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The Most Famous

FILM DIRECTORS from United States

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This page contains a list of the greatest American Film Directors. The pantheon dataset contains 1,581 Film Directors, 558 of which were born in United States. This makes United States the birth place of the most number of Film Directors.

Top 10

The following people are considered by Pantheon to be the top 10 most legendary American Film Directors of all time. This list of famous American Film Directors is sorted by HPI (Historical Popularity Index), a metric that aggregates information on a biography’s online popularity. Visit the rankings page to view the entire list of American Film Directors.

Photo of Steven Spielberg

1. Steven Spielberg (1946 - )

With an HPI of 83.80, Steven Spielberg is the most famous American Film Director.  His biography has been translated into 134 different languages on wikipedia.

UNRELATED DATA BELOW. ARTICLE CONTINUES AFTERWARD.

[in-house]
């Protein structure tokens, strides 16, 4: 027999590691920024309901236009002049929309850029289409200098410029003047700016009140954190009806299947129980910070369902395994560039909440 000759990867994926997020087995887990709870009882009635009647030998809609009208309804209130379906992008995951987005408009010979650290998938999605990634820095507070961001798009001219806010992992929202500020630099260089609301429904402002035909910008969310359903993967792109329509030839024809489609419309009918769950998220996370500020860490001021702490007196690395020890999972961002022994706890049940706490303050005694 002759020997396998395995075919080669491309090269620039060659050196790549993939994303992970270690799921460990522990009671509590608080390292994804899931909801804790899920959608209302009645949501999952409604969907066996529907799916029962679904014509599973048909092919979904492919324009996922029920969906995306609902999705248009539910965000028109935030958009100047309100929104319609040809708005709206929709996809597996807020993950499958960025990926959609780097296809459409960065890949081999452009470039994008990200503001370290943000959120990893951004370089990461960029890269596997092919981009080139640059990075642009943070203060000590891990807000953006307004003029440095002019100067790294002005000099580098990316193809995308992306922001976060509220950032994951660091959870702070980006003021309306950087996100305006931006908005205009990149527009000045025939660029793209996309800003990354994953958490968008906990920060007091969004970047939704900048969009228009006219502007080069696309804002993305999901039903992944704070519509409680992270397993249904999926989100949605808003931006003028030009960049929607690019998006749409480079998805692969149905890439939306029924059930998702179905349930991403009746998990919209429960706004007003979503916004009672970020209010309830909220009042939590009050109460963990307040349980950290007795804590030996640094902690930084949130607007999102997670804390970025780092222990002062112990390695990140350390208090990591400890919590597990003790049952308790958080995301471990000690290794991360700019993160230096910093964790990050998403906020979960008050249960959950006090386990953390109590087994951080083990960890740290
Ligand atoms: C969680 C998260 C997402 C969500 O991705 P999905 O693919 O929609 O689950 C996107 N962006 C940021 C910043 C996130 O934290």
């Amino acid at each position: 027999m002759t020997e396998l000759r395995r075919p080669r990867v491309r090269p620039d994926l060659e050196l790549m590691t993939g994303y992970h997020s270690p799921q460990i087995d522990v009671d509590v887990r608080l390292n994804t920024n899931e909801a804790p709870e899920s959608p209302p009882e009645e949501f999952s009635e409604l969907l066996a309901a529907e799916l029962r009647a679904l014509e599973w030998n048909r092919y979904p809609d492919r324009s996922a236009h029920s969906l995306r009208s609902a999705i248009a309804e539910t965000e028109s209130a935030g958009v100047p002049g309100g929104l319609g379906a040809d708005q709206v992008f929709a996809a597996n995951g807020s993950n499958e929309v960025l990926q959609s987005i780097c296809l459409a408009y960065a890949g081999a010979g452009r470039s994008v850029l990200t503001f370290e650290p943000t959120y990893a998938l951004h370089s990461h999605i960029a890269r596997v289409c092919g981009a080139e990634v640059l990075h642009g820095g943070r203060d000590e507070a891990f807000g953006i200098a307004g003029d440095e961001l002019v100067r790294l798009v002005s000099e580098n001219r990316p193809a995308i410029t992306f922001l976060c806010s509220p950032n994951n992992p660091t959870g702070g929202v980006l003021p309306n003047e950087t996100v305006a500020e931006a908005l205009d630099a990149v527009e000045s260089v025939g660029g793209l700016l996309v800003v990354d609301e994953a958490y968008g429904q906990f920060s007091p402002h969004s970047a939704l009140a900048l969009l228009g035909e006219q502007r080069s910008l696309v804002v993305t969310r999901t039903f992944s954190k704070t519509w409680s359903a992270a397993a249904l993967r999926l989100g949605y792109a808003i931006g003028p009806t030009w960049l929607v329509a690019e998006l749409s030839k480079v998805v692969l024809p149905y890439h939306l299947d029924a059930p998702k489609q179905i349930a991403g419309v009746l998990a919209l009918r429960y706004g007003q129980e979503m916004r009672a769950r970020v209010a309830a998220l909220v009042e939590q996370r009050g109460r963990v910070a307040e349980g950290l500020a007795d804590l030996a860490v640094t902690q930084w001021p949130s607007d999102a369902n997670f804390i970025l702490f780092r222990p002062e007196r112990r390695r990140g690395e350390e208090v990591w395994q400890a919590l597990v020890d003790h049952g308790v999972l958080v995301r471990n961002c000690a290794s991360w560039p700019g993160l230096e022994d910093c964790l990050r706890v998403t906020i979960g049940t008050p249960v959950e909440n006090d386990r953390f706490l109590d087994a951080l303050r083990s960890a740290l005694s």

Steven Allan Spielberg (; born December 18, 1946) is an American film director, producer and screenwriter. A major figure of the New Hollywood era and pioneer of the modern blockbuster, he is the most commercially successful director in history. He is the recipient of many accolades, including three Academy Awards, two BAFTA Awards, and four Directors Guild of America Awards, as well as the AFI Life Achievement Award in 1995, the Kennedy Center Honor in 2006, the Cecil B. DeMille Award in 2009 and the Presidential Medal of Freedom in 2015. Seven of his films have been inducted into the National Film Registry by the Library of Congress as "culturally, historically or aesthetically significant".Spielberg was born in Cincinnati, Ohio, and grew up in Phoenix, Arizona. He moved to California and studied film in college. After directing several episodes for television, including Night Gallery and Columbo, he directed the television film Duel (1971), which later received an international theatrical release. He made his theatrical film debut with The Sugarland Express (1974) and became a household name with the 1975 summer blockbuster Jaws. He directed more box office successes with Close Encounters of the Third Kind (1977), E.T. the Extra-Terrestrial (1982), and the original Indiana Jones trilogy (1981–89). He subsequently explored drama in The Color Purple (1985) and Empire of the Sun (1987). In 1993, Spielberg directed back-to-back blockbuster hits with the science fiction thriller Jurassic Park, the highest-grossing film ever at the time, and the Holocaust drama Schindler's List, which has often been listed as one of the greatest films ever made. He won the Academy Award for Best Director for the latter and the 1998 World War II epic Saving Private Ryan. Spielberg has since directed the science fiction films A.I. Artificial Intelligence (2001), Minority Report (2002), and War of the Worlds (2005); the adventure films The Adventures of Tintin (2011) and Ready Player One (2018); the historical dramas Amistad (1997), Munich (2005), War Horse (2011), Lincoln (2012), Bridge of Spies (2015) and The Post (2017); the musical West Side Story (2021); and the semi-autobiographical drama The Fabelmans (2022). Spielberg co-founded Amblin Entertainment and DreamWorks, and he has served as a producer for many successful films and television series, among them Poltergeist (1982), Gremlins (1984), Back to the Future (1985), Who Framed Roger Rabbit (1988) and Band of Brothers (1999). He has had a long collaboration with the composer John Williams, with whom he has worked for all but five of his feature films. Several of Spielberg's works are considered among the greatest films in history, and some are among the highest-grossing films ever. In 2013, Time listed him as one of the 100 most influential people, and in 2023, Spielberg was the recipient of the first ever TIME100 Impact Award in the U.S. Reviewing Close Encounters, Pauline Kael called the young Spielberg "a magician in the age of movies."